Universal Credit ‘could see foodbanks struggle’

Foodbanks may struggle with demand this winter because of the problems with the rollout of Universal Credit, a charity has warned.

The Trussell Trust has revealed that in areas with Universal Credit, foodbanks found demand increased by 30% compared with the same six months the year before.

But the Department for Work and Pensions said it is "misleading" to link foodbank use to one issue.

The Trust is on course to deliver a record number of packages from the 428 foodbanks it runs across the UK this financial year, with 586,907 distributions made between March and September.

Of those, more than 200,000 were given to children.

Universal Credit is replacing the multiple benefits claimants receive, but there is a six-week delay between the claim and the first payment, which the Trust says must change urgently.

Interim chief executive Mark Ward said: "We're seeing soaring demand at foodbanks across the UK.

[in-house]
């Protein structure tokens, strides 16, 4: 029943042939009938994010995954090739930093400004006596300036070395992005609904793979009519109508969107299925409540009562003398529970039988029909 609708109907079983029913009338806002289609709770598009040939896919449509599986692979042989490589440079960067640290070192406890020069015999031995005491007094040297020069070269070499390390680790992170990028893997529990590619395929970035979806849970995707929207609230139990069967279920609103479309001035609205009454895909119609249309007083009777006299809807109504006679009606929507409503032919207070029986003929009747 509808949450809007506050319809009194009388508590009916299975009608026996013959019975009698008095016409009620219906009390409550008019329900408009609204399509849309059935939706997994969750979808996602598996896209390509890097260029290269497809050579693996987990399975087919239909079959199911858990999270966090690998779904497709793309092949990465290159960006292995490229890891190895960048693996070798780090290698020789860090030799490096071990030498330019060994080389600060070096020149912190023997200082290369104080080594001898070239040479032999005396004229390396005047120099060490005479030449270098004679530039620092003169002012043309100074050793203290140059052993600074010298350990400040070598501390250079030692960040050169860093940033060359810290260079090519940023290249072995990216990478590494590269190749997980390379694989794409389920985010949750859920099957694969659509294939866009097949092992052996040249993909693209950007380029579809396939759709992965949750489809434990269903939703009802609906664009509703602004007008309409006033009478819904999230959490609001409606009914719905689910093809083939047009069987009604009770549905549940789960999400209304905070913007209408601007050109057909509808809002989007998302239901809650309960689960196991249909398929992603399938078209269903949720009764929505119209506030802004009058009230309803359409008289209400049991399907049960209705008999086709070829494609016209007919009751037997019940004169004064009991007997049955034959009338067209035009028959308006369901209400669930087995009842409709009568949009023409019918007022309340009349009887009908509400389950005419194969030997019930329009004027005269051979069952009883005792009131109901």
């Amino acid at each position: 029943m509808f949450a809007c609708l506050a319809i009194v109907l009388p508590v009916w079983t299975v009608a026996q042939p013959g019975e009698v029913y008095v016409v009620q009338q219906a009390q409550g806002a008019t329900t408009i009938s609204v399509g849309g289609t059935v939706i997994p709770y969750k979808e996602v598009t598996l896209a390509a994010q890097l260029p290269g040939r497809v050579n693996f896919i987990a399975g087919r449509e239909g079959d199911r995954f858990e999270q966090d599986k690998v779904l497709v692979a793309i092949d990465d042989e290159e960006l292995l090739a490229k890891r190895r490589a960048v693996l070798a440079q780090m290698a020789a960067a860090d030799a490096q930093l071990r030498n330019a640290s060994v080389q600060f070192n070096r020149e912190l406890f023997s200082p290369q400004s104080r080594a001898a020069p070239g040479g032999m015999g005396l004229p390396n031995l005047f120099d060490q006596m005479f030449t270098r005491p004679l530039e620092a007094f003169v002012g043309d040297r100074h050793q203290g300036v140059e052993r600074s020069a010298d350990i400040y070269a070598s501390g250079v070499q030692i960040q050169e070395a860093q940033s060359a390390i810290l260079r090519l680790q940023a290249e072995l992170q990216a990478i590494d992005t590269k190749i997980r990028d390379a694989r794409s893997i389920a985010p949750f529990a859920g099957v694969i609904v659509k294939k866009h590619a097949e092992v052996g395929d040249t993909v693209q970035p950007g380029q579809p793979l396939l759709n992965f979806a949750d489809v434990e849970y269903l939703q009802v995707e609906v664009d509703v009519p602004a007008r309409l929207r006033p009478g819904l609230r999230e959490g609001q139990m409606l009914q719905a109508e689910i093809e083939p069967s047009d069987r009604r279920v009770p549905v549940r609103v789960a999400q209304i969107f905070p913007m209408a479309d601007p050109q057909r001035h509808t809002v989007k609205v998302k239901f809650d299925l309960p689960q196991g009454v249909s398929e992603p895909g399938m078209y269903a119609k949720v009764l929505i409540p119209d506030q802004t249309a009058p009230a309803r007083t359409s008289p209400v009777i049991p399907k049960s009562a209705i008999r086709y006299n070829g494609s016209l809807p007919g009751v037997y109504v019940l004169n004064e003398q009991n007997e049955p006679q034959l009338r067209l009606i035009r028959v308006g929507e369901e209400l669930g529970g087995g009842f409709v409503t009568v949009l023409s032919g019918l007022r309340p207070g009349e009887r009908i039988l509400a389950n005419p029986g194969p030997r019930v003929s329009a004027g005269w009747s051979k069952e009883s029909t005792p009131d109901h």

"Our network is working hard to stop people going hungry but the simple truth is that even with the enormous generosity of our donors and volunteers we're concerned that foodbanks could struggle to meet demand this winter if critical changes to benefit delivery are not made now."

Image:Michele Lawrence at the Trussell Trust Brent Foodbank in Neasden, London

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A DWP spokesman said: "We're clear that advance payments are widely available from the start of anyone's UC claim, and urgent cases are fast-tracked so no-one should be without funds.

"We know the majority of UC claimants are confident in managing their money.

"Budgeting support and direct rent payments to landlords are also available to those who need them."

Debbie Abrahams, shadow work and pensions secretary, said: "The shocking 30% increase in foodbank use in areas where Universal Credit has been fully rolled out is further evidence of the desperate need for a pause to the programme while it is fixed.

"As well as foodbank use, the six week wait for support and cuts to the programme are also driving debt, arrears and even evictions."

Oxfam's head of UK poverty, Rachael Orr, said: "These figures are shocking but worryingly they are probably just the tip of the iceberg.

"We are increasingly concerned that the way Universal Credit is being rolled out is causing unnecessary hardship.

"The Government needs to urgently rethink and cut the six-week wait."

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